LaKeith Stanfield and Clark Backo as Apollo and Emma in The Changeling (Apple TV+)

What didn’t work in this Apple TV+ series

The Changeling has been marketed as “a fairy tale for grown-ups”. To be quite honest, it hardly fits that description. This series is more of a tragic drama with awkward touches of supernatural horror. The show is at its best when it leans into the tender romances, but each romance is painfully short-lived. Instead, the story chooses to focus on the aftermath of these broken lives, leaving the overall tone of the season almost unbearably dour.

The plot moves glacially across eight 50-minute episodes as the twists get stranger and stranger, and the audience gets no closer to any resolution. I don’t know how the events are paced in the book, but the murky midseason nearly killed my interest when the core emotional story screeched to a halt as a new storyline took over, going down an unexpected detour that I found disappointingly uninteresting.

While these are fundamentally issues of script, pacing, and direction, I also felt part of the problem was the character of Cal (Jane Kaczmarek) who co-leads significant portions of those middle episodes. I’ve really enjoyed Kaczmarek’s work in shows like Malcolm in the Middle and Frasier, but I felt she was woefully miscast for this role. Her fun, mercurial performance on the screen never gave me the same cold, confident energy that her character in the script seemed to imply, giving me a bizarre off-kilter feeling that I could never fully connect with.

But maybe the biggest issue of all is that, even by the end of the season, the world doesn’t make sense to me. Sure, I can understand the literal events that happen on screen, but I don’t fully understand the rules of this universe or how everything is related.

A key problem is that the finale is so preoccupied with setting up a potential season two that it leaves many of the core mysteries unresolved. I understand it must have been an intentional decision to adapt only half the story, and I understand that all the answers are provided at the end of Victor LaValle’s original novel. I’m sure the potential, unannounced second season will have a thrilling finale that wraps up everything.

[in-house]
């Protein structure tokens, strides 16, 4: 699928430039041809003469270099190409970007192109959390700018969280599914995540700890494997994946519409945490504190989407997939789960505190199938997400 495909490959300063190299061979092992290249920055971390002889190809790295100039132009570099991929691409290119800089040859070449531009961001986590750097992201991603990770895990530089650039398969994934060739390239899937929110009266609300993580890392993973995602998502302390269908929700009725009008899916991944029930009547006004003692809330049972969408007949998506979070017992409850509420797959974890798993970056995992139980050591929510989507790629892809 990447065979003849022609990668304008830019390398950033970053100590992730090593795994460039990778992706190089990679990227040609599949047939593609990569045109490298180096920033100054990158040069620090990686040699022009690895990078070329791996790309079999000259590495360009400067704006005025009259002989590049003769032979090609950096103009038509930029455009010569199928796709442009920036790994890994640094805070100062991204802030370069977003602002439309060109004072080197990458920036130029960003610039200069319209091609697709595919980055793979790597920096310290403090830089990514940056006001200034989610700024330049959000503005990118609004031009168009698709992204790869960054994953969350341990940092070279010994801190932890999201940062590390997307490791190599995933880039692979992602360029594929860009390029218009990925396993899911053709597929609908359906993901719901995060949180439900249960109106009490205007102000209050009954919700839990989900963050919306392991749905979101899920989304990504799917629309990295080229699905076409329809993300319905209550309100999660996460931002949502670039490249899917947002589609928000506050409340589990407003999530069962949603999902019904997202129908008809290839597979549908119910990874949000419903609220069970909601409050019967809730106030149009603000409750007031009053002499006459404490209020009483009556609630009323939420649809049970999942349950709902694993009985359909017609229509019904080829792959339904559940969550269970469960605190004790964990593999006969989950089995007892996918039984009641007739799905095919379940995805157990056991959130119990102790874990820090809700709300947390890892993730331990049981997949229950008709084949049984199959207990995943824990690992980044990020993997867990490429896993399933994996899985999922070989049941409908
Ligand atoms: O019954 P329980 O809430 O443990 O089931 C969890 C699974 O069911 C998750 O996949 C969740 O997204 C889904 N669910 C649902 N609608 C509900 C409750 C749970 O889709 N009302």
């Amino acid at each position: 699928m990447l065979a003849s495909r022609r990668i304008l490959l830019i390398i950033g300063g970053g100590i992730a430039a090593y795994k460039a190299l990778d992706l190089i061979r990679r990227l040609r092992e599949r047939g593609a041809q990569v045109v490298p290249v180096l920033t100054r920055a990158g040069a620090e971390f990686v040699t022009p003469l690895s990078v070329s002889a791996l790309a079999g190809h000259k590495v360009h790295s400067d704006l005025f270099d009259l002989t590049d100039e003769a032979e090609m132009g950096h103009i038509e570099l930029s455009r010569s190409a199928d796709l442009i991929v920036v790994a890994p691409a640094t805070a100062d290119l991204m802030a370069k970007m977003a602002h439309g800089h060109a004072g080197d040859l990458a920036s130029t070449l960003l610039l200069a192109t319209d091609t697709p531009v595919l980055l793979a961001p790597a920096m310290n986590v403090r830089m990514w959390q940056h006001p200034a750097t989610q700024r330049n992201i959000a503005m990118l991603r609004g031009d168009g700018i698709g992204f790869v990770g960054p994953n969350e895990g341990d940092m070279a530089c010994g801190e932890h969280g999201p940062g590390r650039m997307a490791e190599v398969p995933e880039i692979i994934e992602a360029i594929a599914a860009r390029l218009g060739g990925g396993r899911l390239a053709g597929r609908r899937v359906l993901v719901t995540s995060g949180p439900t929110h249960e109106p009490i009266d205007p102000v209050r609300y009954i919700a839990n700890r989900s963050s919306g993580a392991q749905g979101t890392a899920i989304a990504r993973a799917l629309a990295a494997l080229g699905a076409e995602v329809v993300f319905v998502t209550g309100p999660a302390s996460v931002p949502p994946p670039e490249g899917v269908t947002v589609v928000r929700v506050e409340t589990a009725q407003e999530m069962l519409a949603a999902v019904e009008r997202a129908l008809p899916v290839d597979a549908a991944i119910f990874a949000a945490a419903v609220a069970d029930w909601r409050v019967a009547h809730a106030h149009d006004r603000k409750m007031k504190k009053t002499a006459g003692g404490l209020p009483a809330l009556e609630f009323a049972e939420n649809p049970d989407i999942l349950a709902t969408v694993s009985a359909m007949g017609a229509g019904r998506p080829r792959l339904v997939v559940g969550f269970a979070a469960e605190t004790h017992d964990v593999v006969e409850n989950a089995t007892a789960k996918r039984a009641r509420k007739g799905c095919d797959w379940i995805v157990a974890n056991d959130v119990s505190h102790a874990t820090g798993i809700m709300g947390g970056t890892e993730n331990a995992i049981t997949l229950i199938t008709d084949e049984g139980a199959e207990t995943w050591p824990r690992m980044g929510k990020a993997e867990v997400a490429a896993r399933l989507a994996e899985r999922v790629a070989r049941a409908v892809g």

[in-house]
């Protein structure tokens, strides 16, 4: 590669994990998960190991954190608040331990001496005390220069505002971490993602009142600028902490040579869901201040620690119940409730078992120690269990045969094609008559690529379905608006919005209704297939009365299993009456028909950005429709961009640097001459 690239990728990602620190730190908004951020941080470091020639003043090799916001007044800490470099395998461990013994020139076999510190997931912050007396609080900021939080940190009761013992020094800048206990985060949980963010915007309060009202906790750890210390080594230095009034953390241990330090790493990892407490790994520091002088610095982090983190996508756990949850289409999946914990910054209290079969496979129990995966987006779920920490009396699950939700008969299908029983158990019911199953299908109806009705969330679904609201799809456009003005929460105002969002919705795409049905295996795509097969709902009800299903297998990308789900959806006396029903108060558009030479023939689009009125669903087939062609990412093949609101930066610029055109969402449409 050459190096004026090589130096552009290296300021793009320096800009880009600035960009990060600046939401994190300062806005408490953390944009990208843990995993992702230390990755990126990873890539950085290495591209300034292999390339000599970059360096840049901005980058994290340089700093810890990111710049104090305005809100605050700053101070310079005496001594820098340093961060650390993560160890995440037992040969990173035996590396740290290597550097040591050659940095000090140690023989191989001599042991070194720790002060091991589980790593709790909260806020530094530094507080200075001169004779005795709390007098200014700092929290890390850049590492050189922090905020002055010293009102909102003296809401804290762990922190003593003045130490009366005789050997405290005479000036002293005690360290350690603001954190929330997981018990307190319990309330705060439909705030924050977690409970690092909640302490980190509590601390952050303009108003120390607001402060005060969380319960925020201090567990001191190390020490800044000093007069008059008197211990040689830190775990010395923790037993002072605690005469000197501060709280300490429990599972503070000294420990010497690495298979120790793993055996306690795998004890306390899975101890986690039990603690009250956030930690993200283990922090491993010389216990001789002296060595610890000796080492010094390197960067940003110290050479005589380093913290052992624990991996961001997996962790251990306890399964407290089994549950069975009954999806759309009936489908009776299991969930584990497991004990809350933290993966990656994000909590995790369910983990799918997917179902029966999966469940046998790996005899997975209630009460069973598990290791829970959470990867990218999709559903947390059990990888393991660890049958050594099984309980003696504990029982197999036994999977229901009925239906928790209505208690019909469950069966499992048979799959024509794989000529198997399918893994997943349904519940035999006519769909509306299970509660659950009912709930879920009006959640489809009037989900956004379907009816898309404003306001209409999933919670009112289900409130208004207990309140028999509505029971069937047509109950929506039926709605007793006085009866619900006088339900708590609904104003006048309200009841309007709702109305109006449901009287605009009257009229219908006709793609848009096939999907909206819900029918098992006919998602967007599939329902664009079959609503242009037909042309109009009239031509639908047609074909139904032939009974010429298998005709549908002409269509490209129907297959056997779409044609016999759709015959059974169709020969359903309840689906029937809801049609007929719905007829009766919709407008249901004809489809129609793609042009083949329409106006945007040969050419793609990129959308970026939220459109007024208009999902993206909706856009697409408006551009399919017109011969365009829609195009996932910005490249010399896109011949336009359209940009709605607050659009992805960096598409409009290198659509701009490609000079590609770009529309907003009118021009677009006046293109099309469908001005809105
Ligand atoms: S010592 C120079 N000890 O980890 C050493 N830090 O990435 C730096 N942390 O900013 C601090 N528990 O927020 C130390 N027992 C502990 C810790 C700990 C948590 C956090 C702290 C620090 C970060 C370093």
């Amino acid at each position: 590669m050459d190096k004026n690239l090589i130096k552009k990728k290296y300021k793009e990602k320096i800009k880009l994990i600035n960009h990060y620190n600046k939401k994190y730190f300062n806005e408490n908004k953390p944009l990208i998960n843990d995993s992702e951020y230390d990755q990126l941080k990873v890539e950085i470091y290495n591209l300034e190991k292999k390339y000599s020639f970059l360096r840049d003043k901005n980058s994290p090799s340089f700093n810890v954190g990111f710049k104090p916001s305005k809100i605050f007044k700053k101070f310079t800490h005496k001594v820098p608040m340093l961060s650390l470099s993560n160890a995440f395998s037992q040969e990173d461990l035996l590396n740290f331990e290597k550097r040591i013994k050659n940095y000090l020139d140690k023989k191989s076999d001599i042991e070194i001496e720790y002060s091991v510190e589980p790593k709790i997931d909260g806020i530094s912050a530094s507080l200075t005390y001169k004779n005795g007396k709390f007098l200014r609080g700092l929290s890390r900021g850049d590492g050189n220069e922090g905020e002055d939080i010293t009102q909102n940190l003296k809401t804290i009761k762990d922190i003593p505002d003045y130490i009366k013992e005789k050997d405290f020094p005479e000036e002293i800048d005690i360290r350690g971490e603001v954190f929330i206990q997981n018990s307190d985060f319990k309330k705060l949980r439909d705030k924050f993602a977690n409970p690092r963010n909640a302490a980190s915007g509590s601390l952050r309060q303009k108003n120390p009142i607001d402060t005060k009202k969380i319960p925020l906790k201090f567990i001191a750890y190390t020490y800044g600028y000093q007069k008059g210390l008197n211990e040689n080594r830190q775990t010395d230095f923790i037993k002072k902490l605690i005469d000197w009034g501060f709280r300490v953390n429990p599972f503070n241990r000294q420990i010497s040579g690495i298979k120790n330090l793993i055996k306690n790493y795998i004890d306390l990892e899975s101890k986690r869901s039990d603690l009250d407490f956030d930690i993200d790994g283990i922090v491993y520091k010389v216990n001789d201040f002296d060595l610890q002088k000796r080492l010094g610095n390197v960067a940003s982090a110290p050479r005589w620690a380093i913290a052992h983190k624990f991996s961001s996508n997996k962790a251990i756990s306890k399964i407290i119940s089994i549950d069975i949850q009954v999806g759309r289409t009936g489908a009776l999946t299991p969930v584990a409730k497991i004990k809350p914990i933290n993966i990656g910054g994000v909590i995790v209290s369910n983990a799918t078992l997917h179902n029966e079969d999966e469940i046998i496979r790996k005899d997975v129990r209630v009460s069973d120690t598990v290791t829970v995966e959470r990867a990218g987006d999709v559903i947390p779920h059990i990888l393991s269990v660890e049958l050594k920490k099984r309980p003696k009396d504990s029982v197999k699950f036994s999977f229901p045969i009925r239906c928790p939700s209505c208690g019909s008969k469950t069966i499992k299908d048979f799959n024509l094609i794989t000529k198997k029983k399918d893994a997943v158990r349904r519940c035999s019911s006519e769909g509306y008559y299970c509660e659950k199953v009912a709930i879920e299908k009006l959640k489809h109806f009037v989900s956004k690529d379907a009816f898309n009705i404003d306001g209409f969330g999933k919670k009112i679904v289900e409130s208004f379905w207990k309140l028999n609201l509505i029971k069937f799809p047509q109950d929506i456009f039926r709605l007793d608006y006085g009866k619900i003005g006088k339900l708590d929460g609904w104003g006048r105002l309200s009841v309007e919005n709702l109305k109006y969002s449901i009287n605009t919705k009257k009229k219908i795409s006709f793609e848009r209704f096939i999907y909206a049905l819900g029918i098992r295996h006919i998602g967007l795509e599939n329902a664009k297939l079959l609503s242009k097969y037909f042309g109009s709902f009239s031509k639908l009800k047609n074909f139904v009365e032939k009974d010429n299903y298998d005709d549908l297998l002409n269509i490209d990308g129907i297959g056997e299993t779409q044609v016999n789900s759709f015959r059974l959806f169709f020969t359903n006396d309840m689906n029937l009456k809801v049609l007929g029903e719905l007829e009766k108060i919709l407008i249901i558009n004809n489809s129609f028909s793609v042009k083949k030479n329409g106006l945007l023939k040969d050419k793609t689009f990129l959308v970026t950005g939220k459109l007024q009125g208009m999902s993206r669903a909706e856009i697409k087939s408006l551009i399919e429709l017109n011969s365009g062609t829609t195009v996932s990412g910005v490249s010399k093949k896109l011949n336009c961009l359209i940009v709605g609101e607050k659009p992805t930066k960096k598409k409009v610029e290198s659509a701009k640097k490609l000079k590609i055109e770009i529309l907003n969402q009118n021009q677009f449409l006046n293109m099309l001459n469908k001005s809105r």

But speaking for the mostly uninteresting TV season presented here, I felt very unsatisfied at the end of this experience. The series is so focused on its mysteries that it forgets to build emotional investment in the characters. By the end of the season, the charm of the show is gone, the mysteries have only led to more questions, and I care even less about Apollo and Emma than when I met them. The Changeling wants to be Twin Peaks, but it simply doesn’t have the panache.

LaKeith Stanfield as Apollo Kagwa in The Changeling (Apple TV+)
LaKeith Stanfield as Apollo Kagwa in The Changeling (Apple TV+)

I had been looking forward to this series because of the exciting blend of genres, the cast involved, and the popular reception of the book. But while watching, I realized I had no compulsion to come back between episodes. I just wanted it over so that it would be off my list, and I find that deeply disappointing. I truly wanted to like The Changeling, but after drudging through season one, I don’t know if I care enough for another eight hours in season two.

My conclusion on Apple TV+’s The Changeling

The Changeling starts with promise, but ultimately it didn’t work for me. To maintain momentum, I think it could have been faster, either with shorter runtimes or fewer episodes. I haven’t read the original novel, but based on these eight episodes, I don’t think this story needs to be spread across two 8-hour seasons either.

Out of curiosity, I took a look at the book, and instantly fell in love with Victor LaValle’s prose. The show seems to be a fairly accurate adaptation of the text, which I appreciate. Yet despite the great talents in front of and behind the camera, I don’t feel the show was able to capture the magic on the page. So if you’re curious about The Changeling, I would recommend checking out the book in addition… or perhaps, instead.

Are you excited for The Changeling on Apple TV+? Have you read the book? Let me know on X (Formerly Twitter) @vinwriteswords and remember to follow the site on social media or The Cosmic Circus Discord for more reviews coming soon!

Also, check out our Apple TV+ page for more sci-fi show reviews, including Hello Tomorrow!

Review: Hello Tomorrow! Season 1 Premiere

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Vin

Reviews, reading guides, and crazy theories. Obsessed with the Midnight Sons. Find me on Twitter @vinwriteswords!